if they held an appropriate visa and could show they had committed to reside in New Zealand. (Overseas Investment Amendment Bill 5-3, as reported from the Finance and Expenditure Committee, Commentary.)
The changes will apply to persons who are not “ordinarily resident” in New Zealand, or are not New Zealand citizens. The definition of “ordinarily resident in New Zealand” in the Bill includes persons who hold a residence class visa and who have been residing in New Zealand for at least the previous twelve months. They must also be a tax resident and have been present in New Zealand for at least 183 days during the previous twelve months. Alternatively, a person can hold a residence visa and either be domiciled in the country or be residing there and have the intention of doing so indefinitely. (Overseas Investment Amendment Bill 5-4, cl 7(4).)
According to the government’s explanatory note that accompanied the original version of the Bill, the changes
will lead to a housing market with prices shaped by New Zealand-based buyers. The Bill will therefore make homes more affordable for New Zealand buyers at some times in the property market cycle, including for first home buyers, while also supporting our efforts to build a more productive economy, by helping redirect capital to productive uses. (Overseas Investment Amendment Bill 5-1, Explanatory Note.)
The Minister in charge of the Bill, David Parker, stated that ”[t]his Government believes that New Zealanders should not be outbid by wealthier foreign buyers. Whether it’s a beautiful lakeside or ocean-front estate, or a modest suburban house, this law ensures that the market for our homes is set in New Zealand not on the international market.” (Jessica Long, Labour’s Bill to Curb Foreigners Buying New Zealand Homes Becomes Law, STUFF.CO.NZ (Aug. 15, 2018).)
Critics have argued, however, that foreign buyers only make up a small percentage of the market and banning foreigners from purchasing homes will not have an impact on house prices. (Id.)
The Bill will come into effect two months after it receives royal assent, or earlier by an Order in Council. (Overseas Investment Amendment Bill 5-4, cl 2.)
Democratic Republic of the Congo: Party Names Ex-warlord for Presidential Election Following ICC Acquittal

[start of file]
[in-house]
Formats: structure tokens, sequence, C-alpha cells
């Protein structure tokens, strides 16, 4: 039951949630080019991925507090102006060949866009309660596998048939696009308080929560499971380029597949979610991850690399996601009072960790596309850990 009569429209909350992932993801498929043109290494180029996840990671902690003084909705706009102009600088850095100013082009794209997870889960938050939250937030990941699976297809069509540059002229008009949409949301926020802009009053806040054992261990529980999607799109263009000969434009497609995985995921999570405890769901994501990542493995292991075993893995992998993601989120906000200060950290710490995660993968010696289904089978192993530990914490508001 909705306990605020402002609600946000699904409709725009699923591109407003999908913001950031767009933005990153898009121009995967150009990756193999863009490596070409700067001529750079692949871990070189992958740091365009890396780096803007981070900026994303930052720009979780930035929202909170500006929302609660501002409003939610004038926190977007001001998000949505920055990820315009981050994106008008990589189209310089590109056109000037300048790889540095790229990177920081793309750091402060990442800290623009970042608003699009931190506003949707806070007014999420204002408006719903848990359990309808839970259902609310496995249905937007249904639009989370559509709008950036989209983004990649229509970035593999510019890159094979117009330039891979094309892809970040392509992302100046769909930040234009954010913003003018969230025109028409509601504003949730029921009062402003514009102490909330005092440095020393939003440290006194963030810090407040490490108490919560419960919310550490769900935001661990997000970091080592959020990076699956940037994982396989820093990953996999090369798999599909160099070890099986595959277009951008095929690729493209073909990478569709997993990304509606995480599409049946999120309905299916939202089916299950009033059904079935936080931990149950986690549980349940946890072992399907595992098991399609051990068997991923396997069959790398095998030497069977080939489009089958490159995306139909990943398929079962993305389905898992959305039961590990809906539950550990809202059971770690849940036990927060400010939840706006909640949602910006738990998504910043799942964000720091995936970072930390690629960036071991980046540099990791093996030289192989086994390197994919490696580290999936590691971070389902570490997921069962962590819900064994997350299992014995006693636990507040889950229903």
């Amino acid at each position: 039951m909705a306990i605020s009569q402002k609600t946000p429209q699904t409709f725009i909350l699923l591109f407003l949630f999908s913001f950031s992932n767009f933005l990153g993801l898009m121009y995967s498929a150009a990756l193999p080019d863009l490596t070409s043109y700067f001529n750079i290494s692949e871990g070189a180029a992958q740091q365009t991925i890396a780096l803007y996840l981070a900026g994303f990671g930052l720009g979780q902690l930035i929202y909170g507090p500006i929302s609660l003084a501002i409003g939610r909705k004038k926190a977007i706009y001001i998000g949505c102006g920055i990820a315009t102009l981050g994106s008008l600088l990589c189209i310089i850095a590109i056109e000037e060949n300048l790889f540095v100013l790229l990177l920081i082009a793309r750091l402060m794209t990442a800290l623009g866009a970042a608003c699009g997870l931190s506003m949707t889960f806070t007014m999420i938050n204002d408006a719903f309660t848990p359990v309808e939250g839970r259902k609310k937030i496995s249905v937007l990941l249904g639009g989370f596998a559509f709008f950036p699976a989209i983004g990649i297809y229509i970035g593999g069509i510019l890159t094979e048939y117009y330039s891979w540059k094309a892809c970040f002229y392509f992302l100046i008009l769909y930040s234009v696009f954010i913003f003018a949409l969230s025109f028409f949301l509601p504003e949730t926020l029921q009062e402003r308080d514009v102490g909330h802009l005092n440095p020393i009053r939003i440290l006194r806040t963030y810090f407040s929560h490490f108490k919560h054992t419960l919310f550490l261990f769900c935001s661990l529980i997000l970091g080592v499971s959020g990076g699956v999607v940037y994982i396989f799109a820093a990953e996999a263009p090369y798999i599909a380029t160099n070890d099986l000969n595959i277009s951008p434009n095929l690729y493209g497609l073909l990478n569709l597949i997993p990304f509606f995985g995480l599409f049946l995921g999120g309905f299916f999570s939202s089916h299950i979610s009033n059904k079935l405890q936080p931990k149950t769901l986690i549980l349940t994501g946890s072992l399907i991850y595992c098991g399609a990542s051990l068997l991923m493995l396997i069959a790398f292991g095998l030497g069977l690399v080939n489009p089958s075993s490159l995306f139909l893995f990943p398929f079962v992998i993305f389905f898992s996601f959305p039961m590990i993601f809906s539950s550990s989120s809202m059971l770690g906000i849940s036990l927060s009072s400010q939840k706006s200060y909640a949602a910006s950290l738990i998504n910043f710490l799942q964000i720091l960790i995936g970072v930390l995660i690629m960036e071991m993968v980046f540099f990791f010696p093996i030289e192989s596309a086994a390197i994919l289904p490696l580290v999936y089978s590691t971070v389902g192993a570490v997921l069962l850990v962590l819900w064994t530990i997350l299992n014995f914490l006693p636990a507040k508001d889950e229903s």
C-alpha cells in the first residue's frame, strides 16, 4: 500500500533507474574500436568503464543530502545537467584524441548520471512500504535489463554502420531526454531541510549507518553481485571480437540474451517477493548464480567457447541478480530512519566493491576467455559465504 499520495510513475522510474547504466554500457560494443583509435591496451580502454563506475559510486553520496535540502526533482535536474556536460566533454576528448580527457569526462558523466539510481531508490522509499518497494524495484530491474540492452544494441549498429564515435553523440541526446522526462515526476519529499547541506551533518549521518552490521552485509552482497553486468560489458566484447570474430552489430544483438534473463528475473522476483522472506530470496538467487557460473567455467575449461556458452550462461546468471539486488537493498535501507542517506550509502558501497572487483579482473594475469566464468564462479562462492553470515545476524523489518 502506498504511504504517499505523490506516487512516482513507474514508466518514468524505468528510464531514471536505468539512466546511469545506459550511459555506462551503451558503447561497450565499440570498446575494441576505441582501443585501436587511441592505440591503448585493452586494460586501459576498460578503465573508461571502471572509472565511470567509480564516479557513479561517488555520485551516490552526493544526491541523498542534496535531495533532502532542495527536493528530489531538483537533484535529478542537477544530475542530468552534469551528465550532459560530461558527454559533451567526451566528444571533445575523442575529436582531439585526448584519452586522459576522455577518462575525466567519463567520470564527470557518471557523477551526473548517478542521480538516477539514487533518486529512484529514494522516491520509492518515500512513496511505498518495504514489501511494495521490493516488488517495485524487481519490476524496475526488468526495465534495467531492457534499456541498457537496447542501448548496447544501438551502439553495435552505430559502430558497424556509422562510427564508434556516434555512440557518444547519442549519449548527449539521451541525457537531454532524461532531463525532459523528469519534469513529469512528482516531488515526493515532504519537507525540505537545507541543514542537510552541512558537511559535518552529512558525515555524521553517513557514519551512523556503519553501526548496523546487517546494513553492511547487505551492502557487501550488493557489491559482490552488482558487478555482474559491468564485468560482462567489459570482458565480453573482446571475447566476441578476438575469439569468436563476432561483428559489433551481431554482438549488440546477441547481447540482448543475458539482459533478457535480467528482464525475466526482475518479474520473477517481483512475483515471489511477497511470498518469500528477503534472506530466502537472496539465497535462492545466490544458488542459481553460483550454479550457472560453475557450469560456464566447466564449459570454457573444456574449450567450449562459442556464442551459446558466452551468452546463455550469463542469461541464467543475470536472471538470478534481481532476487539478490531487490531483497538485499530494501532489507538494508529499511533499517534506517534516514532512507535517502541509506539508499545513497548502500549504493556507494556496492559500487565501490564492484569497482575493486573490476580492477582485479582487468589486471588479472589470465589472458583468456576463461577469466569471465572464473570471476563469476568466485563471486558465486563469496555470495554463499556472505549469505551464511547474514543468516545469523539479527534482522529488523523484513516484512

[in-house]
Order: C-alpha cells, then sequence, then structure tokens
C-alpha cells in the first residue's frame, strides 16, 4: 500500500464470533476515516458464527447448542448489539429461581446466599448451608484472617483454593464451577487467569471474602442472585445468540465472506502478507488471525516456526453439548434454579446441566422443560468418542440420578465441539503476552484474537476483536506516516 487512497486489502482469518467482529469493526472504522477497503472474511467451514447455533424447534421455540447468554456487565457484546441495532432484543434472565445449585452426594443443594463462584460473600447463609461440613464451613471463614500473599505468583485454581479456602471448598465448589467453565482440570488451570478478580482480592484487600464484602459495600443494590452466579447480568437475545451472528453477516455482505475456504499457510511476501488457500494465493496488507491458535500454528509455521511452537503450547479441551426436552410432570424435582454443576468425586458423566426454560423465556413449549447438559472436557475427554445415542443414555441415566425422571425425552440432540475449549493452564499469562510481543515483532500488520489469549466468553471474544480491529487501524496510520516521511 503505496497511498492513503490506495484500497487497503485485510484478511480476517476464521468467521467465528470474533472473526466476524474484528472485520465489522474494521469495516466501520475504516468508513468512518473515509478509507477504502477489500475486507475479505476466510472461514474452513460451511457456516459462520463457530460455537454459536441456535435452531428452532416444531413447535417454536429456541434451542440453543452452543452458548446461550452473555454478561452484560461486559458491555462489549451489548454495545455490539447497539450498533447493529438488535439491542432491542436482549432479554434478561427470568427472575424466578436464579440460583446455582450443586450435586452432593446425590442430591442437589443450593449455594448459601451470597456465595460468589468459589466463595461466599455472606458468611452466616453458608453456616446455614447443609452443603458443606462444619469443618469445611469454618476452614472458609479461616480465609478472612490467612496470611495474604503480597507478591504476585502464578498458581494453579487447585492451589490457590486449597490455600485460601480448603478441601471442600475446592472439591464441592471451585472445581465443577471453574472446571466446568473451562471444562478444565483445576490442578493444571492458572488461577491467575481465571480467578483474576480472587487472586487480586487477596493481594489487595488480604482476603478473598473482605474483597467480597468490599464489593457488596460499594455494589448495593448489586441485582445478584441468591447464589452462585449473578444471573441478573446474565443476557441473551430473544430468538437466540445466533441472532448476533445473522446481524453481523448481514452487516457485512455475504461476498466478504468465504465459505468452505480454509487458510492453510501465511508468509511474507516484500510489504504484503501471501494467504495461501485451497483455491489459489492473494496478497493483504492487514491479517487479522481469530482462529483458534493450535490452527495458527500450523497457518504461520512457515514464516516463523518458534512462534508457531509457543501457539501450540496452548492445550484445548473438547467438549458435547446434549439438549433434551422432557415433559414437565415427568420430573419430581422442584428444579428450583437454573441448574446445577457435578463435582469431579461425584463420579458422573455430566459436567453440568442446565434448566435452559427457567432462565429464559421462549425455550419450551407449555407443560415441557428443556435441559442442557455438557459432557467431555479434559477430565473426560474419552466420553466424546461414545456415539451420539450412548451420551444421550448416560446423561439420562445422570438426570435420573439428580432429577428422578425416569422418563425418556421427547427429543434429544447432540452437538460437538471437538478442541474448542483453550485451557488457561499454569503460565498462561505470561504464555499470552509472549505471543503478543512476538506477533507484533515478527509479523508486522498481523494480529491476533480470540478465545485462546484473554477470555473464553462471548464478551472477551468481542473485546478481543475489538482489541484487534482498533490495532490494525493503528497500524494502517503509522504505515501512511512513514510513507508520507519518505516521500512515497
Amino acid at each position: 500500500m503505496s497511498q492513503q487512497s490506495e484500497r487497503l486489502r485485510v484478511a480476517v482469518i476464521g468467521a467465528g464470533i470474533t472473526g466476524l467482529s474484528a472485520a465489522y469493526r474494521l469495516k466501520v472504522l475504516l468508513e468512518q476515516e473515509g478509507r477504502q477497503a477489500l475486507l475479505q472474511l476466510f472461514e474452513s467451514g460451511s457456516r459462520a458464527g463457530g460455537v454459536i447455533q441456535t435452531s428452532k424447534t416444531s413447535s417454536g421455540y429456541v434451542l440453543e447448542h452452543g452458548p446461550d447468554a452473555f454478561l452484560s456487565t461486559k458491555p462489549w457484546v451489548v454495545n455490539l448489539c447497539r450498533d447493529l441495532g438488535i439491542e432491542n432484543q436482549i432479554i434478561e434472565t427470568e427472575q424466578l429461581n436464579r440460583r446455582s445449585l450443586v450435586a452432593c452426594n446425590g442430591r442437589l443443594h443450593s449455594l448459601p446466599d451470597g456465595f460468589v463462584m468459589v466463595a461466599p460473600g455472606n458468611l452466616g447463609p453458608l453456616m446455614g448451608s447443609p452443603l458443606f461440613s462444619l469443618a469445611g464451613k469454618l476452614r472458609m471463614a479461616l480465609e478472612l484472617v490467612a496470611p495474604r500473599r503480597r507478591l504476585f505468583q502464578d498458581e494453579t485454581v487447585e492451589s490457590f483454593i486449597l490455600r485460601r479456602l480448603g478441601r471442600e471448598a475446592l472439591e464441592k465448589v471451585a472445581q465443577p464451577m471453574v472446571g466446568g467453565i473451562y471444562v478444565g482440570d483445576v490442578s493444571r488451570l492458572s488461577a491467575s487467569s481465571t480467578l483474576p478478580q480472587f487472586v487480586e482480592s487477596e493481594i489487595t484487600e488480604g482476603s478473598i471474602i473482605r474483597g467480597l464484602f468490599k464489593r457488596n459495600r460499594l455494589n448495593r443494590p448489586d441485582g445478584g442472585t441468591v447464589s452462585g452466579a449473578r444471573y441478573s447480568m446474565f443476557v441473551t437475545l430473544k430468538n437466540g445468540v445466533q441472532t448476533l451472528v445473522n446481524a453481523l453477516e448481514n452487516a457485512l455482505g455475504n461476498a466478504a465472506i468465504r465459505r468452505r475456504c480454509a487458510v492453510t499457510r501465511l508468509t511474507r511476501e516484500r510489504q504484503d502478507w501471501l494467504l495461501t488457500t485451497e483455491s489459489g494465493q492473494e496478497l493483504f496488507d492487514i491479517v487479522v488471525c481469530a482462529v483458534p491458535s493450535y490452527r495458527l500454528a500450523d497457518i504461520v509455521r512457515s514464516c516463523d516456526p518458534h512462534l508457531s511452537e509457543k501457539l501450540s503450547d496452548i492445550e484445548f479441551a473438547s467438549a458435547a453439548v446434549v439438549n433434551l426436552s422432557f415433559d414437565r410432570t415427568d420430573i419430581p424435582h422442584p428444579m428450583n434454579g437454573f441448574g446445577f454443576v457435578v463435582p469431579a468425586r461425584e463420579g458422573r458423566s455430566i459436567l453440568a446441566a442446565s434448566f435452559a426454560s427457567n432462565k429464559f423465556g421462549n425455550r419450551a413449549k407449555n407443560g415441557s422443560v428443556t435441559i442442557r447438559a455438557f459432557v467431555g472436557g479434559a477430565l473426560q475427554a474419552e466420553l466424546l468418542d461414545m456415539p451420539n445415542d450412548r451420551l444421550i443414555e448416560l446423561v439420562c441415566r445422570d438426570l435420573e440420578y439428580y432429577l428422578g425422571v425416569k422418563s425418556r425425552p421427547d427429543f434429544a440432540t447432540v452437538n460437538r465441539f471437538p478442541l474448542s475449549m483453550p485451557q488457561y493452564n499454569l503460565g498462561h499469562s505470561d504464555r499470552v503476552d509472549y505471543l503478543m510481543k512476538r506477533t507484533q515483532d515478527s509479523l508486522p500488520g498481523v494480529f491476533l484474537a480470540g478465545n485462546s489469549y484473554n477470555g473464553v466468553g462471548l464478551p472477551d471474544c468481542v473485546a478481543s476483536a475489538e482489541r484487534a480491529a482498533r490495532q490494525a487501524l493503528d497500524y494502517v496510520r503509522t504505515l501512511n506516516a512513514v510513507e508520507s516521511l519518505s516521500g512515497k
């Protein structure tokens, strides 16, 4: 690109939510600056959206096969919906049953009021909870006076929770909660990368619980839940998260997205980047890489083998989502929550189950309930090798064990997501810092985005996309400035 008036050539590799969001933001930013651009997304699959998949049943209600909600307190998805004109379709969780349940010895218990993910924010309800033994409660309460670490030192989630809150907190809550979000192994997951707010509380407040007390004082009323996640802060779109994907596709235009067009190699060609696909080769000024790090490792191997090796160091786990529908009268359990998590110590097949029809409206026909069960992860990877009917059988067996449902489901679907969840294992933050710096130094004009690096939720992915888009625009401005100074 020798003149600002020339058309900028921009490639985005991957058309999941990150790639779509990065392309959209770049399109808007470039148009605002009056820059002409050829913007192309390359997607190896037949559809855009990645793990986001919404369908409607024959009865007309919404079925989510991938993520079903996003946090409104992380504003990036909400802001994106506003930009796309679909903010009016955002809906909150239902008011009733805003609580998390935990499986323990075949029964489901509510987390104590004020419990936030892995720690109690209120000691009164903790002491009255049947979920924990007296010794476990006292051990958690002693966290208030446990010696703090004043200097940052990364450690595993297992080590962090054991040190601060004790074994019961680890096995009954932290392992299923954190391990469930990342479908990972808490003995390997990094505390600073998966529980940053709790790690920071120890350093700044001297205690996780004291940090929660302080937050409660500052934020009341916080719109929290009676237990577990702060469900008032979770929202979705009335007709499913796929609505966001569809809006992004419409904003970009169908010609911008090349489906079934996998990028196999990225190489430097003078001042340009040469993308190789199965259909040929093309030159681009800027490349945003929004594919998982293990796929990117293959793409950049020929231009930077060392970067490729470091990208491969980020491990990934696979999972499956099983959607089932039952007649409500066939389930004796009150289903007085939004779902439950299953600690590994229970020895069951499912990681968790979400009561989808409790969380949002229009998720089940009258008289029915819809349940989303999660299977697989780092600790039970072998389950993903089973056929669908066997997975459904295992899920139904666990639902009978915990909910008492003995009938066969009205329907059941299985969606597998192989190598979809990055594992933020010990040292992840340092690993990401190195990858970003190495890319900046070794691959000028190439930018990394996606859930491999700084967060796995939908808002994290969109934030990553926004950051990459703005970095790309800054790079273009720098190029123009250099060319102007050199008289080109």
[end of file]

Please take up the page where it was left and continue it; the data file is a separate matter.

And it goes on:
(Aug. 29, 2018) On June 8, 2018, the International Criminal Court (ICC) Appeals Chamber acquitted Jean-Pierre Bemba Gombo, former vice president of the Democratic Republic of the Congo (DRC), of the charges of war crimes and crimes against humanity. (Press Release, ICC, ICC Appeals Chamber Acquits Mr. Bemba from [sic] Charges of War Crimes and Crimes Against Humanity (June 8, 2018).) On July 6, 2018, his party, the Mouvement de Libération du Congo (MLC), unanimously renewed Bemba as national president of the MLC and named him as their presidential candidate for the DRC’s next presidential election planned for December 23, 2018. (Party Names Ex-warlord Bemba Candidate for DR Congo Presidential Poll, THE EASTAFRICAN (July 13, 2018); John Wessels, DR Congo Opposition Leader Bemba Nominated for Presidential Election, FRANCE 24 (July 13, 2018).)
Pre-trial Chamber and Alleged Crimes
Bemba’s trial started on November 22, 2010, and the Pre-trial Chamber considered there were substantial grounds to believe that during an armed conflict in the Central African Republic (CAR) from October 26, 2002, to March 15, 2003, between MLC forces and a CAR rebel movement led by Francois Bozizé,
- MLC forces, led by Bemba, committed crimes against the civilian population, including rape, murder, and pillaging;
- the attack against civilians was widespread and systematic, since it was carried out on a large scale and targeted a significant number of civilian victims;
- Bemba, as president and commander in chief of the MLC, effectively acted as a military commander and had authority and control over MLC troops; and
- Bemba knew that MLC troops were committing crimes and did not take all necessary and reasonable measures within his power to prevent or repress their commission.
(The Prosecutor v. Jean-Pierre Bemba Gombo: Alleged Crimes (Non-exhaustive List), ICC (last visited Aug. 27, 2018.)
Under the Rome Statute of the ICC, a military commander may be held criminally responsible for crimes committed by forces under his effective command, control, or authority “as a result of his failure to exercise control properly over such forces.” (Rome Statute of the International Criminal Court, July 1, 2002, art. 28(a).)
Trial Chamber III and Appeals Chamber Decisions
On March 21, 2016, Trial Chamber III of the ICC declared, in a unanimous decision, that Bemba was guilty beyond any reasonable doubt of two counts of crimes against humanity (murder and rape) and three counts of war crimes (murder, rape, and pillaging). (Press Release, ICC, ICC Trial Chamber III Declares Jean-Pierre Bemba Gombo Guilty of War Crimes and Crimes Against Humanity (Mar. 21, 2016).)